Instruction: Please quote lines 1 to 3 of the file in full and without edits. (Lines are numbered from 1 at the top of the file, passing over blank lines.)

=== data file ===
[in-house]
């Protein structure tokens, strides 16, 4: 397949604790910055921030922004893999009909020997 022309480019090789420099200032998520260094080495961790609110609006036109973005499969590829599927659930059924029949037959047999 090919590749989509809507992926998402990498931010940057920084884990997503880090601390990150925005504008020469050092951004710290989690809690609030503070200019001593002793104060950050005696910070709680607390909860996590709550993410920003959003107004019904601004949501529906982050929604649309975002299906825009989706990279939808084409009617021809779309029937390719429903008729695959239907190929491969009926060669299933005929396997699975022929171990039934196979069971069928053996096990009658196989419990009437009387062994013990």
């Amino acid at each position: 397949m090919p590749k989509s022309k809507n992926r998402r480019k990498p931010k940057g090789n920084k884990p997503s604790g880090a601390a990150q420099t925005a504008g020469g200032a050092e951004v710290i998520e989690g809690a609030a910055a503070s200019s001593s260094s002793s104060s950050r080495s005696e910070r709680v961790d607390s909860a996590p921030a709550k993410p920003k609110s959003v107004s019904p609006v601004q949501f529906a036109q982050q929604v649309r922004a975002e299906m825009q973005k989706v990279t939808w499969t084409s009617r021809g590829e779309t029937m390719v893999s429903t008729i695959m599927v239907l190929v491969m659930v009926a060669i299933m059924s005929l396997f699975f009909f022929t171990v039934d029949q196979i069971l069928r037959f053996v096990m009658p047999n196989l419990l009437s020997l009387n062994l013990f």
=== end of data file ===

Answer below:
[in-house]
């Protein structure tokens, strides 16, 4: 397949604790910055921030922004893999009909020997 022309480019090789420099200032998520260094080495961790609110609006036109973005499969590829599927659930059924029949037959047999 090919590749989509809507992926998402990498931010940057920084884990997503880090601390990150925005504008020469050092951004710290989690809690609030503070200019001593002793104060950050005696910070709680607390909860996590709550993410920003959003107004019904601004949501529906982050929604649309975002299906825009989706990279939808084409009617021809779309029937390719429903008729695959239907190929491969009926060669299933005929396997699975022929171990039934196979069971069928053996096990009658196989419990009437009387062994013990």
């Amino acid at each position: 397949m090919p590749k989509s022309k809507n992926r998402r480019k990498p931010k940057g090789n920084k884990p997503s604790g880090a601390a990150q420099t925005a504008g020469g200032a050092e951004v710290i998520e989690g809690a609030a910055a503070s200019s001593s260094s002793s104060s950050r080495s005696e910070r709680v961790d607390s909860a996590p921030a709550k993410p920003k609110s959003v107004s019904p609006v601004q949501f529906a036109q982050q929604v649309r922004a975002e299906m825009q973005k989706v990279t939808w499969t084409s009617r021809g590829e779309t029937m390719v893999s429903t008729i695959m599927v239907l190929v491969m659930v009926a060669i299933m059924s005929l396997f699975f009909f022929t171990v039934d029949q196979i069971l069928r037959f053996v096990m009658p047999n196989l419990l009437s020997l009387n062994l013990f």